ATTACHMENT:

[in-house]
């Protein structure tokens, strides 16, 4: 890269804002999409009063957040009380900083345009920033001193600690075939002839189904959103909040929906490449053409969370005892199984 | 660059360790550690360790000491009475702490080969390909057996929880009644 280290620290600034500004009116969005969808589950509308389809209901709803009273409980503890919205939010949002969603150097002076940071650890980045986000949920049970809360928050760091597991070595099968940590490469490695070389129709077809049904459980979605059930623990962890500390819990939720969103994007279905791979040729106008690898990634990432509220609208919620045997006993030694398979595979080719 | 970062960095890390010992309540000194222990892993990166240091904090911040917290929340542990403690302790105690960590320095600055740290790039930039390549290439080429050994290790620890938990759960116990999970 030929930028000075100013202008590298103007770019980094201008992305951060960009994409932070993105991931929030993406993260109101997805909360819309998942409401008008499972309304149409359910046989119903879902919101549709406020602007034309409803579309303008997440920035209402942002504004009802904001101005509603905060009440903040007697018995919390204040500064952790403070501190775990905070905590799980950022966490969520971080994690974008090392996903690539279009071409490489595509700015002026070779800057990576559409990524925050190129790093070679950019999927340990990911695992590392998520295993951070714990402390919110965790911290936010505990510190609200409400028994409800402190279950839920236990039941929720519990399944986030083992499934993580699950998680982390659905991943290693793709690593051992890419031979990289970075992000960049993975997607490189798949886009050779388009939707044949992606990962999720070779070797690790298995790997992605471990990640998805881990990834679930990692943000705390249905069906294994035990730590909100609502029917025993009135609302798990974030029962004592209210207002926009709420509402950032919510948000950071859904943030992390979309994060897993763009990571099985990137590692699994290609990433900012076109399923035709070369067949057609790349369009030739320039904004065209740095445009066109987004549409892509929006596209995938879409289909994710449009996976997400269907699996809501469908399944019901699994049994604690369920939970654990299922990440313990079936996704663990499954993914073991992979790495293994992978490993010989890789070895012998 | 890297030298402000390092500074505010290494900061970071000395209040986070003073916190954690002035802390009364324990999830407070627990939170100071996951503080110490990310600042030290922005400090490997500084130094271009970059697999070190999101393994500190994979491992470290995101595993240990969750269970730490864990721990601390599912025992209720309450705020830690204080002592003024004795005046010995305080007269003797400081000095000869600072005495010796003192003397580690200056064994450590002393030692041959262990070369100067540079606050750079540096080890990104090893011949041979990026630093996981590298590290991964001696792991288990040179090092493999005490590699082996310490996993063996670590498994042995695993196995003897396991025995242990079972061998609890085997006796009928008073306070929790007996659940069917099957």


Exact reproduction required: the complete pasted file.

[in-house]
């Protein structure tokens, strides 16, 4: 890269804002999409009063957040009380900083345009920033001193600690075939002839189904959103909040929906490449053409969370005892199984 | 660059360790550690360790000491009475702490080969390909057996929880009644 280290620290600034500004009116969005969808589950509308389809209901709803009273409980503890919205939010949002969603150097002076940071650890980045986000949920049970809360928050760091597991070595099968940590490469490695070389129709077809049904459980979605059930623990962890500390819990939720969103994007279905791979040729106008690898990634990432509220609208919620045997006993030694398979595979080719 | 970062960095890390010992309540000194222990892993990166240091904090911040917290929340542990403690302790105690960590320095600055740290790039930039390549290439080429050994290790620890938990759960116990999970 030929930028000075100013202008590298103007770019980094201008992305951060960009994409932070993105991931929030993406993260109101997805909360819309998942409401008008499972309304149409359910046989119903879902919101549709406020602007034309409803579309303008997440920035209402942002504004009802904001101005509603905060009440903040007697018995919390204040500064952790403070501190775990905070905590799980950022966490969520971080994690974008090392996903690539279009071409490489595509700015002026070779800057990576559409990524925050190129790093070679950019999927340990990911695992590392998520295993951070714990402390919110965790911290936010505990510190609200409400028994409800402190279950839920236990039941929720519990399944986030083992499934993580699950998680982390659905991943290693793709690593051992890419031979990289970075992000960049993975997607490189798949886009050779388009939707044949992606990962999720070779070797690790298995790997992605471990990640998805881990990834679930990692943000705390249905069906294994035990730590909100609502029917025993009135609302798990974030029962004592209210207002926009709420509402950032919510948000950071859904943030992390979309994060897993763009990571099985990137590692699994290609990433900012076109399923035709070369067949057609790349369009030739320039904004065209740095445009066109987004549409892509929006596209995938879409289909994710449009996976997400269907699996809501469908399944019901699994049994604690369920939970654990299922990440313990079936996704663990499954993914073991992979790495293994992978490993010989890789070895012998 | 890297030298402000390092500074505010290494900061970071000395209040986070003073916190954690002035802390009364324990999830407070627990939170100071996951503080110490990310600042030290922005400090490997500084130094271009970059697999070190999101393994500190994979491992470290995101595993240990969750269970730490864990721990601390599912025992209720309450705020830690204080002592003024004795005046010995305080007269003797400081000095000869600072005495010796003192003397580690200056064994450590002393030692041959262990070369100067540079606050750079540096080890990104090893011949041979990026630093996981590298590290991964001696792991288990040179090092493999005490590699082996310490996993063996670590498994042995695993196995003897396991025995242990079972061998609890085997006796009928008073306070929790007996659940069917099957």